The firmest fruit was seen in ‘Nunhems 790 hq’, at 2.1 psi, which was better than any entry with a firmness less than 1.6 psi. Although there were differences in fruit firmness, the use of the penetrometer can often be influenced by the operator. A method that removes human influence on this measurement would be more reliable, so caution should be exercised when interpreting these results.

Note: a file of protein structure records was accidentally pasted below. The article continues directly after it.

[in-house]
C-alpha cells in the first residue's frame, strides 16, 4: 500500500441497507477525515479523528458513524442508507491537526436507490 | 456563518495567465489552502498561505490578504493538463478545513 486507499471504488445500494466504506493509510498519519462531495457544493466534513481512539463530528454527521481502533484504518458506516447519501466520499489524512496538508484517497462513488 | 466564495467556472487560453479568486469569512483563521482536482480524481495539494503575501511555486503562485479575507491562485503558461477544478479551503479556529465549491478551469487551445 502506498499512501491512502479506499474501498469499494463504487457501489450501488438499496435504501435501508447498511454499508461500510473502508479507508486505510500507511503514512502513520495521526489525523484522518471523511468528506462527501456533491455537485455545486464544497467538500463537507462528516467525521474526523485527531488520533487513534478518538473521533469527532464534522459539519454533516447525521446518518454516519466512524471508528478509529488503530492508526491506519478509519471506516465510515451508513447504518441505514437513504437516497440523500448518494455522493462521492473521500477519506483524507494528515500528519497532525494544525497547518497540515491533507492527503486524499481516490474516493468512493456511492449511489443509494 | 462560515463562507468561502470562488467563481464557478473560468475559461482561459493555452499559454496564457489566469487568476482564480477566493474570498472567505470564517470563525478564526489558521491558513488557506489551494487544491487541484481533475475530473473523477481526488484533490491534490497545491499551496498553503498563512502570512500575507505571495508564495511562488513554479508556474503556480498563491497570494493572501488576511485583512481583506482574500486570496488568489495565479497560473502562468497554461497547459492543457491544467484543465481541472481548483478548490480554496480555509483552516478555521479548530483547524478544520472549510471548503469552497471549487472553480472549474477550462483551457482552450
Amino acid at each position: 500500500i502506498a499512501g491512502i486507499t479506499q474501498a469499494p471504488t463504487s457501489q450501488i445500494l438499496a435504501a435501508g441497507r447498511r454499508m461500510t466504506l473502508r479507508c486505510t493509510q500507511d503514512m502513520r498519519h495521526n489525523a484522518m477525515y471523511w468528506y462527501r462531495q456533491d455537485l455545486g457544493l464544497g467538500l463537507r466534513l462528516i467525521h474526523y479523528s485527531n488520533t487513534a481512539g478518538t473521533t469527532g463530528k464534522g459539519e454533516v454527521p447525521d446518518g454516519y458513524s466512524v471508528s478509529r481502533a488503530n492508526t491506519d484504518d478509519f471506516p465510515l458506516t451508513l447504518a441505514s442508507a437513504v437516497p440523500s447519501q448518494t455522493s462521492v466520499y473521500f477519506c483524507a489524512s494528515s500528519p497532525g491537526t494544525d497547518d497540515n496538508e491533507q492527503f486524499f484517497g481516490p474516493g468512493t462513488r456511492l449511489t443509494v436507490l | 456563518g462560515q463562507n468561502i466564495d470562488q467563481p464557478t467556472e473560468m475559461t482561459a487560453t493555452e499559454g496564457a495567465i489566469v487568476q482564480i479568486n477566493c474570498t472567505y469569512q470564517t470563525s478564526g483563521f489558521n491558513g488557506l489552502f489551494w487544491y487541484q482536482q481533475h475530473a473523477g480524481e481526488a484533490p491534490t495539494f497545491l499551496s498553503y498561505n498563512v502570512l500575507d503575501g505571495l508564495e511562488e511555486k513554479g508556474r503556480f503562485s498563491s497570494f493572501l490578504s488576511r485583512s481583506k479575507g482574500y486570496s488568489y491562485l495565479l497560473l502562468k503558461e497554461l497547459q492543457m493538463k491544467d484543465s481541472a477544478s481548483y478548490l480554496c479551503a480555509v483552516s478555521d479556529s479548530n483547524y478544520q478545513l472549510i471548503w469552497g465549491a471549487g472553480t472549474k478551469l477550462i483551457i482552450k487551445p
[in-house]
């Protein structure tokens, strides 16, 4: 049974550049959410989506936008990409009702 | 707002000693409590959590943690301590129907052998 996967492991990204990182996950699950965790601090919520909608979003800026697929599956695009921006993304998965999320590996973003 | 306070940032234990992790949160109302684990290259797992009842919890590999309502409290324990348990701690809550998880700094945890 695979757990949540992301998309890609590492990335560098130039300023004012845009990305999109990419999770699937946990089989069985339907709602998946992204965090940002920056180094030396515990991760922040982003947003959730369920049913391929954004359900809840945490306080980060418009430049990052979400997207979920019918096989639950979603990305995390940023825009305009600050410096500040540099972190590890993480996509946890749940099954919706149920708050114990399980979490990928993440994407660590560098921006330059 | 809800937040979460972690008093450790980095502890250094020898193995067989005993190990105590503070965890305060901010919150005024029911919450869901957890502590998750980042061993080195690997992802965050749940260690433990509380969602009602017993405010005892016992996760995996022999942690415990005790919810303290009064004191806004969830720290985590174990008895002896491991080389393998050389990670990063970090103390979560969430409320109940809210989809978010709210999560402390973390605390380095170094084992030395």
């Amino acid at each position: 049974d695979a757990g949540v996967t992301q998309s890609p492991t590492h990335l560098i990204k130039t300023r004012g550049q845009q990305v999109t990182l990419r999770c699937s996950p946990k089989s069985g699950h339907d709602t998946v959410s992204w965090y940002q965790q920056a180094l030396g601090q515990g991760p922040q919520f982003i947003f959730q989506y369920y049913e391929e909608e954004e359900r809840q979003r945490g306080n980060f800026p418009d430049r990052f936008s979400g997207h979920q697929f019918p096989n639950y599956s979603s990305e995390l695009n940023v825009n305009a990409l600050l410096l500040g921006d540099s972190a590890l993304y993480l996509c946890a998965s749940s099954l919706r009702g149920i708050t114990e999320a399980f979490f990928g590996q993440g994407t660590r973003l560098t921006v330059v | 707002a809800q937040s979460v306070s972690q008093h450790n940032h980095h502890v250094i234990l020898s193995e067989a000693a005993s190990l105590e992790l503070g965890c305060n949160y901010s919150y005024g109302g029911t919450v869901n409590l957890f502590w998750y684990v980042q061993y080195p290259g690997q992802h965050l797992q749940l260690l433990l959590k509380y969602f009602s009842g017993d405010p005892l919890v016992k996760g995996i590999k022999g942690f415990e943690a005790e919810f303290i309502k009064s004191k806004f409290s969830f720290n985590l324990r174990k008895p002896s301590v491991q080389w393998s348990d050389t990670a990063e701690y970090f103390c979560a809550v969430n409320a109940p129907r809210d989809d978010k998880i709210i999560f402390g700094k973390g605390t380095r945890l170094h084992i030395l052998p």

In conventional watermelon production with plastic mulch and drip irrigation, part of the fertilizer is applied preplant and the remainder is applied by fertigation. Unfortunately, water-soluble organic fertilizers that can be readily applied through a drip system are either not available or require agitation to apply because they are not truly water soluble; therefore, all fertilizer was applied before final bed preparation. In Georgia, on the Piedmont soils of north Georgia, the maximum amount of recommended N is 120 lb/acre. We applied 180 lb/acre N because organic fertilizer has to undergo mineralization before the nutrients are available for plant growth; therefore, to compensate for this, additional fertilizer was applied. Preplant application of all the fertilizer under the plastic mulch worked very well based on yields that were comparable to other watermelon trials, and it has been shown to work in other crops such as onion [Allium cepa (Boyhan, 2007; Coolong, 2015)].